John Taine - The Purple Sapphire

Jules Verne - 20,000 Leagues Under the Seas [The chapter about Atlantis might provide inspiration if nothing else.]

Donald Wandrei - The Web of Easter Island [The novel is already pretty much off-brand Lovecraft.].

Harper Williams - The Thing in the Woods

Francis Brett Young - Cold Harbour [Maybe make use of Cold Harbour's ancient background, which Lovecraft thought was both intriguing and underutilized by the novel.]

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AdamAlexander

Two other Fritz Leiber stories (well, novellas) you could look at are Our Lady of Darkness and Conjure Wife. Neither are Mythos per se, but do involve research, investigation, and have a supernatural element.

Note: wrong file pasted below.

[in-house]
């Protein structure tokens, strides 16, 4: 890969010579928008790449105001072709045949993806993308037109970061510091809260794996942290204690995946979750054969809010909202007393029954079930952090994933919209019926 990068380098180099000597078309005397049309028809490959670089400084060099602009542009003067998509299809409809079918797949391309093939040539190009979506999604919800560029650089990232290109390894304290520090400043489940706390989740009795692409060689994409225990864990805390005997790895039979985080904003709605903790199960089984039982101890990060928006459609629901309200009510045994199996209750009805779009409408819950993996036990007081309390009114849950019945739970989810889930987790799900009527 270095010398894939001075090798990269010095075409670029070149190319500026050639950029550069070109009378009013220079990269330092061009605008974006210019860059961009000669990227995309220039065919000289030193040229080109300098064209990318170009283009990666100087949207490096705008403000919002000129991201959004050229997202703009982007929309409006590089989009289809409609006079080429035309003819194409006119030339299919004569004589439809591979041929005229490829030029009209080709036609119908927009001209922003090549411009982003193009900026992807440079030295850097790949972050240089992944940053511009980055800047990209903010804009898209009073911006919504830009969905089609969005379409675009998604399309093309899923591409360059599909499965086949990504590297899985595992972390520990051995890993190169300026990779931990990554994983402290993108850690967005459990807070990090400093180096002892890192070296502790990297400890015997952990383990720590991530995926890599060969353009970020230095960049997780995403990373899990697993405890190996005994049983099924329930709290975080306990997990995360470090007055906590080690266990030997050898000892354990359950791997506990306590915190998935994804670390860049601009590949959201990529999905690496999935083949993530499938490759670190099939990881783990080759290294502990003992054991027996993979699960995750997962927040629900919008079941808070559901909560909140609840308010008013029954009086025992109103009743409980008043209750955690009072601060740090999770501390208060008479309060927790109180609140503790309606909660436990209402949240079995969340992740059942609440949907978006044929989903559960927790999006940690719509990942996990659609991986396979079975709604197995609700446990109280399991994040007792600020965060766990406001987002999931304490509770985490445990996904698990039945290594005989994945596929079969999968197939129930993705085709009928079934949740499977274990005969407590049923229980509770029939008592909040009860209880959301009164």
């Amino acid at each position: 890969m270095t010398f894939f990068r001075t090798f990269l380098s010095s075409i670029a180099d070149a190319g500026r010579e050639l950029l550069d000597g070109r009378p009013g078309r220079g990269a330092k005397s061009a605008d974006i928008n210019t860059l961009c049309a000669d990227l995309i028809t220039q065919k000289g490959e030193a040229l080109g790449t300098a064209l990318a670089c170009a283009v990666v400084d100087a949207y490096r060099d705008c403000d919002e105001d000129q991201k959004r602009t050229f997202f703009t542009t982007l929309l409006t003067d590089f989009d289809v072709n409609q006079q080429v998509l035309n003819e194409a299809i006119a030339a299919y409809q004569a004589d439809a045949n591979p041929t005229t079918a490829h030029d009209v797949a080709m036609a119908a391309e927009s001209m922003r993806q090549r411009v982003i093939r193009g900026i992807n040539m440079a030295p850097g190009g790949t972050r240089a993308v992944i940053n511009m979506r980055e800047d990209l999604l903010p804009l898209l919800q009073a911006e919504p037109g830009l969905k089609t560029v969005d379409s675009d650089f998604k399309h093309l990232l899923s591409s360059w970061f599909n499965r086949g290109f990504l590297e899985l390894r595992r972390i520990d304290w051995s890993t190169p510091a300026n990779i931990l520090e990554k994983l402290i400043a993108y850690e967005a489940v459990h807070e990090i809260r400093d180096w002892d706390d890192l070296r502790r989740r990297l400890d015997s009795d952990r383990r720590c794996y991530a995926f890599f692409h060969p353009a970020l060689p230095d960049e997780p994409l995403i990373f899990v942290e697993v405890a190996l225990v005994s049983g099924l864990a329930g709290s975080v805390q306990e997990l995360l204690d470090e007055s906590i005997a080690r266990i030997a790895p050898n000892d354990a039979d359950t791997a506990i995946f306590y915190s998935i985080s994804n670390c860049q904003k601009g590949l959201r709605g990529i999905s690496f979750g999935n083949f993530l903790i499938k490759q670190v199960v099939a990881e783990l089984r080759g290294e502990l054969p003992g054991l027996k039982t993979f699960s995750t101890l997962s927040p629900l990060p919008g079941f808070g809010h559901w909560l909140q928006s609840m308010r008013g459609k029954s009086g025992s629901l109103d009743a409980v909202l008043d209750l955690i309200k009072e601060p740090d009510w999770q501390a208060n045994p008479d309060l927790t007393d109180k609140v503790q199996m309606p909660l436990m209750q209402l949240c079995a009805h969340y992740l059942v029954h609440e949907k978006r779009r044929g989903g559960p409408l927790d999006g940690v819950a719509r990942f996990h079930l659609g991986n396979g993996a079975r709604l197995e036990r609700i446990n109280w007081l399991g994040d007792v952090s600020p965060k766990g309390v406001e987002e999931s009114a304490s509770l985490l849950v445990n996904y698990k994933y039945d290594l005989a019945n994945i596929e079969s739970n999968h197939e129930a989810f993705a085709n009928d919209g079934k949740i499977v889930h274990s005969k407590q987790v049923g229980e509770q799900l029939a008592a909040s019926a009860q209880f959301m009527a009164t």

There is a creature in Conjure Wife that is reminiscent of a Mythos creature

 

 

Apologies for not italicizing titles. I'm not sure how to do that on my iPhone keyboard.

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Graham

Really, just about anything could be adapted into a scenario, but here are some obvious options that I've read (limited to novels as per the topic name):

 

William Hope Hodgson - The House on the Borderland

 

Interesting you should bring that one up, it was converted to a scenario by fantasy author Jane Lindskold back in the 1990s. The magazine it was printed in is available in pdf form from DrivethruRPG/RPGnow.

 

http://www.yog-sothoth.com/wiki/index.php/Horror_on_the_Borderland_(Scenario)

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Travern